Web Hosting - Do It Yourself Administration, Things to Consider The choice of whether or not to try to administer your own web site brings with it a host, pun intended, of issues. For most web site owners, the primary focus is naturally on creating, maintaining and enhancing the site. That often is just part of managing an entire business, for which the web site is just the means to an end. That implies there will be little interest in or time left over for technical administration like database maintenance (tuning, space management, security, bug fixes), establishing and maintaining backups to ensure they're successful and usable, email administration, disk space management, applying operating system fixes for bugs and security, and other tasks. But cost is always a factor in any business. Paying for technical help can burden the budget of a new and struggling business. Consulting fees can range from a few dollars an hour to over $100. On the lower end, the poor skill level and quality of work will make it not worth even that small amount. On the higher end, you can quickly rack up expenses that will bust your business. Permanent employees are usually somewhere in the middle of that range when you add up salary, employment taxes and more. Often, server and/or web site administration can be paid for as part of the web hosting package. That cost is usually lower than independent contracting help, but those staff are usually tasked with maintaining dozens if not hundreds of servers and sites. They can, therefore, give very little individual attention to yours. Often, novice web site owners are intimidated by some of the technical requirements for server or site administration. But, as with anything, a little familiarity can show that the knowledge required is more modest than one might expect. Administration in many cases involves fairly elementary, and frequently repetitive, tasks. These can be learned easily. Using a test site or a free hosting service is a good way to practice and learn without risk or cost, other than time invested. Once that initial hurdle is jumped over, administration can be done quickly and some even find it interesting. It allows the site owner to exercise additional control over the total product, and there's satisfaction in being able to say 'I did that' even if you prefer not to do it forever. That real-life learning experience also allows the site owner to better judge any consultants or staff that are hired. It's much easier to judge if someone is providing you with an accurate assessment of a problem if you've solved it yourself. Any time-estimate they provide to fix it can also be better calculated if you've had to do it yourself. Every web site relies on a variety of factors, usually unseen, in order to continue to function properly. But the fact is that they misbehave from time to time. Deciding whether to tackle those problems yourself depends on your available time and skill set, and what it will require to get things back on track. In other words, it's a standard cost-benefit analysis that everyone has to undertake every day in life.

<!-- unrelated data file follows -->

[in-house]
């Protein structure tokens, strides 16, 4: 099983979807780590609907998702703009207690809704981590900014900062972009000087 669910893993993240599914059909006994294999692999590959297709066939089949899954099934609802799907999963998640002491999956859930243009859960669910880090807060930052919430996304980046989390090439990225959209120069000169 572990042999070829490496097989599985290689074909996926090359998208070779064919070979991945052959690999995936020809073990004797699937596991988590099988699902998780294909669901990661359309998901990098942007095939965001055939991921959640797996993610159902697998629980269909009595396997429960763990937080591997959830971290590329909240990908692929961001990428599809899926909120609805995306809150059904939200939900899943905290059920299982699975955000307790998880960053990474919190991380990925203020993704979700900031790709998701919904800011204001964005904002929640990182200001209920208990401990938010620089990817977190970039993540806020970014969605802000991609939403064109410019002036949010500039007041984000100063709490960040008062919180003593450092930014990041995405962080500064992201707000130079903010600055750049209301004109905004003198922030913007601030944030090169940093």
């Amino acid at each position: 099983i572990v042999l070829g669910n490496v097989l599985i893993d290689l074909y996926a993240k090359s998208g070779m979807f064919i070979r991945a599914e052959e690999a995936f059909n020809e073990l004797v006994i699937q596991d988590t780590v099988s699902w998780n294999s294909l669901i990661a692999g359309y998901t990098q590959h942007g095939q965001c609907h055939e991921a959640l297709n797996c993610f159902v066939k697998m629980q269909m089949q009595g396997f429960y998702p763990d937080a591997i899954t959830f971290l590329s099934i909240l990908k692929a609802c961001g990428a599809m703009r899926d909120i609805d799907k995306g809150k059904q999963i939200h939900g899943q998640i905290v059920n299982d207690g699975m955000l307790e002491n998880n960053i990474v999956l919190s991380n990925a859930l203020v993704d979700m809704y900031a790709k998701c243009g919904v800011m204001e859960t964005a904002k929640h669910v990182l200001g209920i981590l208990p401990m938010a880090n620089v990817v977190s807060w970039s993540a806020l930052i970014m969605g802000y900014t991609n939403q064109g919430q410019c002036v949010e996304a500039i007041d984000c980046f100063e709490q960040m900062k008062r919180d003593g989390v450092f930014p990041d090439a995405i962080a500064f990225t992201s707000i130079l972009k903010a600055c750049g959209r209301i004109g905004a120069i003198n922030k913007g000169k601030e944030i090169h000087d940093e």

News is News All Over the World (writing newspaper articles) Writing newspaper articles is a fun and interesting line of work. Newspapers exist in big cities, small towns, within corporations and on college campuses. Newspapers are printed for special interest groups as well as for world and national news. There are free newspapers and papers that appear for sale on newsstands every day. With such a large variety of newspaper types printed, there are myriads of possible opportunities for writing newspaper articles. There are some basic rules to writing articles for any newspaper and there are also some specific aspects to know about each type. Writing Newspaper Articles In general, to write a newspaper article there are a few rules that apply across the board. First, the news has to be relevant. Because newspapers make up a genre of writing that is constantly refreshing itself, there is no room for common knowledge or historical pieces. The exception is if those kinds of writing serve to connect to a current issue or event. People who read newspapers want to know what?s happening now. For that reason, writing newspaper articles often involves relatively high pressure to get the latest news written each and every day. There are some low-pressure possibilities in writing newspaper articles though. The Infrequent Print Several newspapers are only printed weekly or even monthly. In small towns that must get their papers printed off-site, it is not feasible to create a paper each and every day. That means that there?s a week, every week, to get the news in and written. Another example of low pressure writing for newspapers is working for a free publication. Free newspapers are often geared to a special interest group. Since that group is not paying for its paper, they may only receive the interesting tidbits once a month. Writing for these kinds of newspapers becomes focused on creativity and niche writing because the current events will have already reached the audience through more frequent publications. The Daily News from Top to Bottom The most reliable and frequent publications are those of big, national newspapers. The staffs are very large and are able to print very clean copies of very full newspapers. By clean, that means without errors. Smaller papers are also printed daily, but they seem almost insignificant except to the people of the local community. They receive national news second hand and run very small staffs. Interestingly enough, none of these daily papers are really about the news. Of course that is where most of the effort lies and that is the reason that people buy the papers, but it is not the root of a newspaper. Writing newspaper articles is a job heavily dependent on the advertising industry. A newspaper will only be as large as there are ads to pay for it. Newspapers do not make their money at the newsstand. They pay the bills and the employees with money from advertisers. On Campus News Working for a university paper will not be representative in the area of newspaper advertising. While some businesses do pay for ads in university papers, the funding comes from the school. If for some reason there were no advertisers one day, the paper would still go out. University publications are much more focused on the development of the students than making a successful business. Most campus papers are free and are created by students. School is a great place to get started in writing newspaper articles. The environment is challenging, but nurturing at the same time. The deadlines and standards still exist, but the writer gets great encouragement and training through the work. After working for a college paper, it will be much easier to get a job with newspapers of the cities and towns. Writing newspaper articles can be a great job. There are so many opportunities to get into writing that it is hard to pass them up. Some jobs may be very difficult to get, but others will be steps towards increasing writing success.